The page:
Otherwise, scientists using DNA microarrays, also known as gene chips, risk having their research results called into question, said Peter Spencer, Ph.D., professor of neurology in the OHSU School of Medicine.
Spencer, director of the OHSU Center for Research on Occupational and Environmental Toxicology, co-authored with several OHSU colleagues one of three articles about microarrays appearing this month in the journal Nature Methods. They show that geographically separated multi-investigator teams adopting common commercial, rather than homemade, microarray platforms and common sets of procedures are able to generate comparable data.
"The important point of the three papers is that with contemporary microarray platforms, we have a relatively reliable method with which to assess gene expression, we can do so reproducibly within an individual laboratory, and we can be confident that a similar result would be obtained if the experiment is repeated elsewhere," Spencer said.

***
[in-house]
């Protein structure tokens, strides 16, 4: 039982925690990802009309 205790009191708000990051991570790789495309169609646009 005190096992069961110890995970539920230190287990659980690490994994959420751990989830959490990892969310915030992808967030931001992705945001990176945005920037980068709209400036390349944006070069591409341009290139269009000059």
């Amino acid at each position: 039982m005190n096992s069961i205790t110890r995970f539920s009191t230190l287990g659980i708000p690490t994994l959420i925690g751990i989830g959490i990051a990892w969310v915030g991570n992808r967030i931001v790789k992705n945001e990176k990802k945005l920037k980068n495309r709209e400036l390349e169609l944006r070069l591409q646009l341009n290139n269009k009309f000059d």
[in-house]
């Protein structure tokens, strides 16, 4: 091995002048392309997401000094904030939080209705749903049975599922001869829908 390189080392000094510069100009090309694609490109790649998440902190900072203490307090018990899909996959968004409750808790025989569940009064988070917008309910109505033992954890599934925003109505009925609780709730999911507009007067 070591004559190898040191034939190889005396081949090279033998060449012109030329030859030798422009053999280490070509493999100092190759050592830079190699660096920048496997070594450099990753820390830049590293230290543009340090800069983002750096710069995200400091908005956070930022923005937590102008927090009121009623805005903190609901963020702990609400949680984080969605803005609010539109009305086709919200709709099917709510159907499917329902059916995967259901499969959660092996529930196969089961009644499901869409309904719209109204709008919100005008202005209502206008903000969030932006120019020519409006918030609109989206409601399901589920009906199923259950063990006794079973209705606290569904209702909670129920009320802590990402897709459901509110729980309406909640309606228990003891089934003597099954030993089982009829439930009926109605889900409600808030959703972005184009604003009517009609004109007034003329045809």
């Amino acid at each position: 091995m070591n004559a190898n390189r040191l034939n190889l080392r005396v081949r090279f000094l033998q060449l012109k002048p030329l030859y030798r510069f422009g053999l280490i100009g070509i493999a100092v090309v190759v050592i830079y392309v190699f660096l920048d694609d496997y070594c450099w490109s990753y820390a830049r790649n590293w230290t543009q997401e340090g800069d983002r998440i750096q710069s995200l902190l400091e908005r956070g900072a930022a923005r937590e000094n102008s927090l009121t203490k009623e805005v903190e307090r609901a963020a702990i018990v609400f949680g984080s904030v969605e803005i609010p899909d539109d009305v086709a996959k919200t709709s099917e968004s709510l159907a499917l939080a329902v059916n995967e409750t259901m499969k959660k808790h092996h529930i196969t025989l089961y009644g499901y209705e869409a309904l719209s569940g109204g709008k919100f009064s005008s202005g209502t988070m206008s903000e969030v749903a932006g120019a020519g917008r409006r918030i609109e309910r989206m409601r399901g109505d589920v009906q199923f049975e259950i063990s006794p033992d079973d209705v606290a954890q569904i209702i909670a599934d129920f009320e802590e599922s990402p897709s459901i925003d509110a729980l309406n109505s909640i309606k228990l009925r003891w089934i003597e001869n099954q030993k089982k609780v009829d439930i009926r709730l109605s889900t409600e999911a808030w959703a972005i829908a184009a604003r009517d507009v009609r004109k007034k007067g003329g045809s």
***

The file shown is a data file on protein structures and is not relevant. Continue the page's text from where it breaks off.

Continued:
Gene chips contain tens of thousands of tiny droplets containing a cell's whole gene sequences that are laid out on a single microscope slide by fast-moving robotic machines. Scientists determine how the expression of individual genes is turned up or down by placing copies of DNA or RNA molecules labeled with fluorescent dyes on the slide, and examining whether the molecules that bind to a particular gene light up when viewed with a special scanner.
By interrogating thousands of genes at once, scientists can quickly pinpoint genes affected by drugs being tested to treat heart disease, mental illness, infectious diseases and cancer. In the past, researchers were only able to analyze a few genes at once, and they were often unc
Contact: Jonathan Modie
Oregon Health & Science University